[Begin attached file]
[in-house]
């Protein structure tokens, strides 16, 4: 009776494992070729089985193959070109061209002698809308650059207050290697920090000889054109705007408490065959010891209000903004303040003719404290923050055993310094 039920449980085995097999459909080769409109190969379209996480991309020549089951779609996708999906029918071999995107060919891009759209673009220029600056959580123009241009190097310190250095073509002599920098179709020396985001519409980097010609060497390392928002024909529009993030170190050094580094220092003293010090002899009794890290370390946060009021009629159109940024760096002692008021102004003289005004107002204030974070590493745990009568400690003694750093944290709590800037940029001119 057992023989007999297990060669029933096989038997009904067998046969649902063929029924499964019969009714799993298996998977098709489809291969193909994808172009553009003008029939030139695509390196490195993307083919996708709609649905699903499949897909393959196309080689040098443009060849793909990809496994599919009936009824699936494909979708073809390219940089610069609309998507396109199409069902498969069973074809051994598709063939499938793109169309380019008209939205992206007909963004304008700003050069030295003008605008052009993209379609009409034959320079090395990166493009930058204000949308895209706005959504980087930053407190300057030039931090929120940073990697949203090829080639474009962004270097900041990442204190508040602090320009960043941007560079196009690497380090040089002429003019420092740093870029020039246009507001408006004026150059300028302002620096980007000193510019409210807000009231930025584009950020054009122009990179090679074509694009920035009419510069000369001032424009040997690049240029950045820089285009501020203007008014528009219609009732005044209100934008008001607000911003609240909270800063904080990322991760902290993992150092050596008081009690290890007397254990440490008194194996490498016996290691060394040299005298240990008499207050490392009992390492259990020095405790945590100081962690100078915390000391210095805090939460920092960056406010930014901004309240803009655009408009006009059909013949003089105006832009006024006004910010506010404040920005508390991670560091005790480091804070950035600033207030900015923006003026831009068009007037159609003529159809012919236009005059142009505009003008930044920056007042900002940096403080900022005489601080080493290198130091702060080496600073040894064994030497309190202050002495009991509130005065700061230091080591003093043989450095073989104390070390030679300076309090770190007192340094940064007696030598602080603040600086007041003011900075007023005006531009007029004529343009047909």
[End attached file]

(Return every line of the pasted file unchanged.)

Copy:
[in-house]
């Protein structure tokens, strides 16, 4: 009776494992070729089985193959070109061209002698809308650059207050290697920090000889054109705007408490065959010891209000903004303040003719404290923050055993310094 039920449980085995097999459909080769409109190969379209996480991309020549089951779609996708999906029918071999995107060919891009759209673009220029600056959580123009241009190097310190250095073509002599920098179709020396985001519409980097010609060497390392928002024909529009993030170190050094580094220092003293010090002899009794890290370390946060009021009629159109940024760096002692008021102004003289005004107002204030974070590493745990009568400690003694750093944290709590800037940029001119 057992023989007999297990060669029933096989038997009904067998046969649902063929029924499964019969009714799993298996998977098709489809291969193909994808172009553009003008029939030139695509390196490195993307083919996708709609649905699903499949897909393959196309080689040098443009060849793909990809496994599919009936009824699936494909979708073809390219940089610069609309998507396109199409069902498969069973074809051994598709063939499938793109169309380019008209939205992206007909963004304008700003050069030295003008605008052009993209379609009409034959320079090395990166493009930058204000949308895209706005959504980087930053407190300057030039931090929120940073990697949203090829080639474009962004270097900041990442204190508040602090320009960043941007560079196009690497380090040089002429003019420092740093870029020039246009507001408006004026150059300028302002620096980007000193510019409210807000009231930025584009950020054009122009990179090679074509694009920035009419510069000369001032424009040997690049240029950045820089285009501020203007008014528009219609009732005044209100934008008001607000911003609240909270800063904080990322991760902290993992150092050596008081009690290890007397254990440490008194194996490498016996290691060394040299005298240990008499207050490392009992390492259990020095405790945590100081962690100078915390000391210095805090939460920092960056406010930014901004309240803009655009408009006009059909013949003089105006832009006024006004910010506010404040920005508390991670560091005790480091804070950035600033207030900015923006003026831009068009007037159609003529159809012919236009005059142009505009003008930044920056007042900002940096403080900022005489601080080493290198130091702060080496600073040894064994030497309190202050002495009991509130005065700061230091080591003093043989450095073989104390070390030679300076309090770190007192340094940064007696030598602080603040600086007041003011900075007023005006531009007029004529343009047909």